Yeah, and I agree with that. And I think that’s where musical improvisation becomes somewhat indistinguishable from improvisation-at-large because [improvisation is] about navigating an informational landscape, whether it’s music or not. And perhaps improvised music is something that magnifies [that idea of navigation], in a sense that it seems to be about that process. I would also again argue that everyday life is improvised to such an extent that it becomes invisible. We, in fact, forget that improvisation is the order of things. So, what I want to get at is this: What is it about new digital notions of community that emerge from that same process? Or, how can we read or theorize about digital community, and our new kinds of networked selves?

Is it possible to weigh in on the impulse to capture real-time affective resonance from the perspective of improvisation? The long-time debate in the arts of improvisation’s relation to composition, of chance to control, of spontaneity to habit and repetition, facilitates focalizing Kluitenberg’s proposition. To return one more to time to Moten’s eloquent thinking through of improvisation’s affects and effects:

Improvisation is located at a seemingly unbridgeable chasm between feeling and reflection, disarmament and preparation [...]. But improvisation, in whatever possible excess of representation that inheres in whatever probable deviance of form, always also operates as a kind of foreshadowing, if not prophetic, description.29

A justice-to-come moves from the outline of anarchronistic lingering and stays with the trouble.

1. See wtfaffect.com.

2. Karen Barad, ‘On touching –  The inhuman that therefore I am,’ differences 23, no. 3 (2012): 215.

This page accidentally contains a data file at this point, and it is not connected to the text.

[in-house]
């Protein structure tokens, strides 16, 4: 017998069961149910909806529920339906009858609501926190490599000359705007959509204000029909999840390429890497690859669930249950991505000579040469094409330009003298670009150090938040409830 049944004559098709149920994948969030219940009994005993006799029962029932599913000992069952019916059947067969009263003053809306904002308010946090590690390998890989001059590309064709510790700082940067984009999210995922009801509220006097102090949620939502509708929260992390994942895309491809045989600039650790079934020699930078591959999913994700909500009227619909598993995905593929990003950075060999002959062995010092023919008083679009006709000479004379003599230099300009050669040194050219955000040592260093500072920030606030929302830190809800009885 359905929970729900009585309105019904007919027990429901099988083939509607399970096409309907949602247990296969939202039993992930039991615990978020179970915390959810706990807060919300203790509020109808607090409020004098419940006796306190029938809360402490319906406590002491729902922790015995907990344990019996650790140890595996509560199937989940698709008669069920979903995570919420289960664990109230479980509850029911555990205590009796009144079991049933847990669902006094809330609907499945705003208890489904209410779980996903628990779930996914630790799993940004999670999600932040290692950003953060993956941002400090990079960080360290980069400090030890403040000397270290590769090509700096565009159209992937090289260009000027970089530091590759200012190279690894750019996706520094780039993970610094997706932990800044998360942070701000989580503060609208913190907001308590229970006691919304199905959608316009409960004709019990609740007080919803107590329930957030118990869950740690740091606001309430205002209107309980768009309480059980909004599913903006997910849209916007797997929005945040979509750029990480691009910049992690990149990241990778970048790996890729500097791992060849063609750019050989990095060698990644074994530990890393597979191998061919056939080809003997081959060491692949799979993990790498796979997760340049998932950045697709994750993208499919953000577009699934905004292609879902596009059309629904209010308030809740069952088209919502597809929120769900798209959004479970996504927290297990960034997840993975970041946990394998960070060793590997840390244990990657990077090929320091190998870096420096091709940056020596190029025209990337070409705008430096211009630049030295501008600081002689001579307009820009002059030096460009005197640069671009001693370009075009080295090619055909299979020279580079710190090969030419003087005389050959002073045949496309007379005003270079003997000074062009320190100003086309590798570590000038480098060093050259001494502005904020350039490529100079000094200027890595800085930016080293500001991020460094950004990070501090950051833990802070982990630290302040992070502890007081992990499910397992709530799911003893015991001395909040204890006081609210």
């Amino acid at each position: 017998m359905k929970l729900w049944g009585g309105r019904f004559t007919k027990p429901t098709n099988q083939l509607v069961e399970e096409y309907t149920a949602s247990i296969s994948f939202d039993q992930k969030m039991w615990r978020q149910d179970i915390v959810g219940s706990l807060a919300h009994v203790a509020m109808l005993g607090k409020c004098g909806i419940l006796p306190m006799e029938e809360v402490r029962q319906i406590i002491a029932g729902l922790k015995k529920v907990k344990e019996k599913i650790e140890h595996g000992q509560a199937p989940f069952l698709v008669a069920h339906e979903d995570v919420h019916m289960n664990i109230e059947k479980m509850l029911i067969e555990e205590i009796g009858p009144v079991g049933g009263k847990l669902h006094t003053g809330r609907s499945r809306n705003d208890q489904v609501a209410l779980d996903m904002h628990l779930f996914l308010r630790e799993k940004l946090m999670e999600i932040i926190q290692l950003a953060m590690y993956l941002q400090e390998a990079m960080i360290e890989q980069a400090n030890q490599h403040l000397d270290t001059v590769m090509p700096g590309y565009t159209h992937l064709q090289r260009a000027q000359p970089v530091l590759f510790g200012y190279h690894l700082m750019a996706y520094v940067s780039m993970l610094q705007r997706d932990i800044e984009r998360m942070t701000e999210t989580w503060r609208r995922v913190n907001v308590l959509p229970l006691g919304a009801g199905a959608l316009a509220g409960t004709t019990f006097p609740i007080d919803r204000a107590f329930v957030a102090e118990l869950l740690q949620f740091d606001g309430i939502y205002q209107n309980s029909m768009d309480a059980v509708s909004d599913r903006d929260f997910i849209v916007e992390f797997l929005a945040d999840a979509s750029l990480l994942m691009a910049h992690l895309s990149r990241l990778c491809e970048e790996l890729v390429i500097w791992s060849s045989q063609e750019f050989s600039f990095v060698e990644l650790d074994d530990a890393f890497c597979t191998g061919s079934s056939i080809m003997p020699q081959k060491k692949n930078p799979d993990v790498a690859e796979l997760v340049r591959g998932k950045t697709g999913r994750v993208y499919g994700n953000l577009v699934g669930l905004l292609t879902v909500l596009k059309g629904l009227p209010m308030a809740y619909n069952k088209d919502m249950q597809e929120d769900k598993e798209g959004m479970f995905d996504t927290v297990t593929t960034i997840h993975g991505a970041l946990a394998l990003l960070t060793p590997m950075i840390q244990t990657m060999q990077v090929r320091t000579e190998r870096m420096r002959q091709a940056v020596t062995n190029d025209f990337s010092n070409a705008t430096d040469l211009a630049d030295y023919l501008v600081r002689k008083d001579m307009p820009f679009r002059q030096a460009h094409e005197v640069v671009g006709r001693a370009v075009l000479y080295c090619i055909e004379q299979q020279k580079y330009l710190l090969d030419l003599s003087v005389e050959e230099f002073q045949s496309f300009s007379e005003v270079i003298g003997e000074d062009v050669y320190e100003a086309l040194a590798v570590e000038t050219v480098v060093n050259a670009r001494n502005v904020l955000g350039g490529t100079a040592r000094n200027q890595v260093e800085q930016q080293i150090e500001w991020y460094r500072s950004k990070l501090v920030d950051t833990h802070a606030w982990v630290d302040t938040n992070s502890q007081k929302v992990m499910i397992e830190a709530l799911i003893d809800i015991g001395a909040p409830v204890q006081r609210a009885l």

3. See Fred Moten on the Odyssey of Improvisation, http://jazzstudiesonline.org/resource/fred-moten-odyssey-improvisation.

4. From the perspective of neuroscience, preparedness is measured by readiness potential or bereitschaftspotential. The infamous Libet half-second delay separating pre-motor brain activity from the perceived volitional event contributes to the debate over the exigencies of free will or free won’t, beyond the scope of this essay.

5. ‘In the phrase “practice becomes perception,” emphasis should be retained on the word “practice.” A “corrective” function is not one that imposes a “correctness” on an activity from without. A corrective works immanently to a process to tweak it along from within.’ Brian Massumi, The Power at the End of the Economy (Durham, NC: Duke University Press, 2015), 106.

6. See George Lewis, lecture, Columbia University, New York, 2011, youtube.com.

7. For Moten ‘totality’ weighs in as an adisciplinarity that challenges idiomatic discursive boundaries as well as a convergence of social / political forces and structures.

8. ‘And to improvise, where one composes in real time in common, is where one is discomposed in real time. One fades. So I think maybe the difference is between composing in real time in common – as an explicit social practice – and that illusorily solitary practice of remixing and reorganizing, which is, you know, a different modality of sociality that occurs remotely and in ways that are based on a certain kind, or a certain sense, of space-time separation.’ See ‘An Interview with Fred Moten: Part 1’ by Adam Fitzgerald, Literary Hub, 5 August 2015, lithub.com.